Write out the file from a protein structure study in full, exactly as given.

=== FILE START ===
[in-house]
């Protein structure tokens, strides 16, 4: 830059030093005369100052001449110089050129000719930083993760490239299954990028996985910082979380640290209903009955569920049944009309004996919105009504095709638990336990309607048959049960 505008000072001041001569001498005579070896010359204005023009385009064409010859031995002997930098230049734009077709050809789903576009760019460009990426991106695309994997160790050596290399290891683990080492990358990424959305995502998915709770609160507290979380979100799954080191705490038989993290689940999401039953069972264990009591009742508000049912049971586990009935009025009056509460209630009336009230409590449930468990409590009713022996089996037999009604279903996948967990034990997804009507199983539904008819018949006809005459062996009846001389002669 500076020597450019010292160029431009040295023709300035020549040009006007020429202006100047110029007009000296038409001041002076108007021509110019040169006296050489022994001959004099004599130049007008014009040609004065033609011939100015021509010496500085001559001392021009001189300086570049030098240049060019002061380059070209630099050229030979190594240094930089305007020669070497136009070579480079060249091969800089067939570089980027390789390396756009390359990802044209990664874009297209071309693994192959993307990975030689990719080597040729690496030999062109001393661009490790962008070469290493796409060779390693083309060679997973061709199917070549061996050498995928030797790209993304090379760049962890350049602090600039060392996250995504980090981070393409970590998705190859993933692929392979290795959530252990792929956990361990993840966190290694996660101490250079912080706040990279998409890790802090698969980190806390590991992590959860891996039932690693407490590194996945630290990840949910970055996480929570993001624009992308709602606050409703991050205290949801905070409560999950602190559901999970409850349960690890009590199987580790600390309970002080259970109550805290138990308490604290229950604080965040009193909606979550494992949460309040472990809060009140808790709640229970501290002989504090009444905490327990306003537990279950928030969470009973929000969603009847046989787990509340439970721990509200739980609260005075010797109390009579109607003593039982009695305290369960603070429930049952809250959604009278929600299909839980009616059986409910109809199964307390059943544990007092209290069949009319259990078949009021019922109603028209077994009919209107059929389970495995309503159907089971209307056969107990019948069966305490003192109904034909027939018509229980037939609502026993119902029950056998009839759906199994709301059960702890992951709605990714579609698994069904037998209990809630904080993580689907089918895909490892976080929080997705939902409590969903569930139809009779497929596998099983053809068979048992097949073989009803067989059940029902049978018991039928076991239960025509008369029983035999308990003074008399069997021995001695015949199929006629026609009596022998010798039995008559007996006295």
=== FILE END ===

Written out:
[in-house]
């Protein structure tokens, strides 16, 4: 830059030093005369100052001449110089050129000719930083993760490239299954990028996985910082979380640290209903009955569920049944009309004996919105009504095709638990336990309607048959049960 505008000072001041001569001498005579070896010359204005023009385009064409010859031995002997930098230049734009077709050809789903576009760019460009990426991106695309994997160790050596290399290891683990080492990358990424959305995502998915709770609160507290979380979100799954080191705490038989993290689940999401039953069972264990009591009742508000049912049971586990009935009025009056509460209630009336009230409590449930468990409590009713022996089996037999009604279903996948967990034990997804009507199983539904008819018949006809005459062996009846001389002669 500076020597450019010292160029431009040295023709300035020549040009006007020429202006100047110029007009000296038409001041002076108007021509110019040169006296050489022994001959004099004599130049007008014009040609004065033609011939100015021509010496500085001559001392021009001189300086570049030098240049060019002061380059070209630099050229030979190594240094930089305007020669070497136009070579480079060249091969800089067939570089980027390789390396756009390359990802044209990664874009297209071309693994192959993307990975030689990719080597040729690496030999062109001393661009490790962008070469290493796409060779390693083309060679997973061709199917070549061996050498995928030797790209993304090379760049962890350049602090600039060392996250995504980090981070393409970590998705190859993933692929392979290795959530252990792929956990361990993840966190290694996660101490250079912080706040990279998409890790802090698969980190806390590991992590959860891996039932690693407490590194996945630290990840949910970055996480929570993001624009992308709602606050409703991050205290949801905070409560999950602190559901999970409850349960690890009590199987580790600390309970002080259970109550805290138990308490604290229950604080965040009193909606979550494992949460309040472990809060009140808790709640229970501290002989504090009444905490327990306003537990279950928030969470009973929000969603009847046989787990509340439970721990509200739980609260005075010797109390009579109607003593039982009695305290369960603070429930049952809250959604009278929600299909839980009616059986409910109809199964307390059943544990007092209290069949009319259990078949009021019922109603028209077994009919209107059929389970495995309503159907089971209307056969107990019948069966305490003192109904034909027939018509229980037939609502026993119902029950056998009839759906199994709301059960702890992951709605990714579609698994069904037998209990809630904080993580689907089918895909490892976080929080997705939902409590969903569930139809009779497929596998099983053809068979048992097949073989009803067989059940029902049978018991039928076991239960025509008369029983035999308990003074008399069997021995001695015949199929006629026609009596022998010798039995008559007996006295």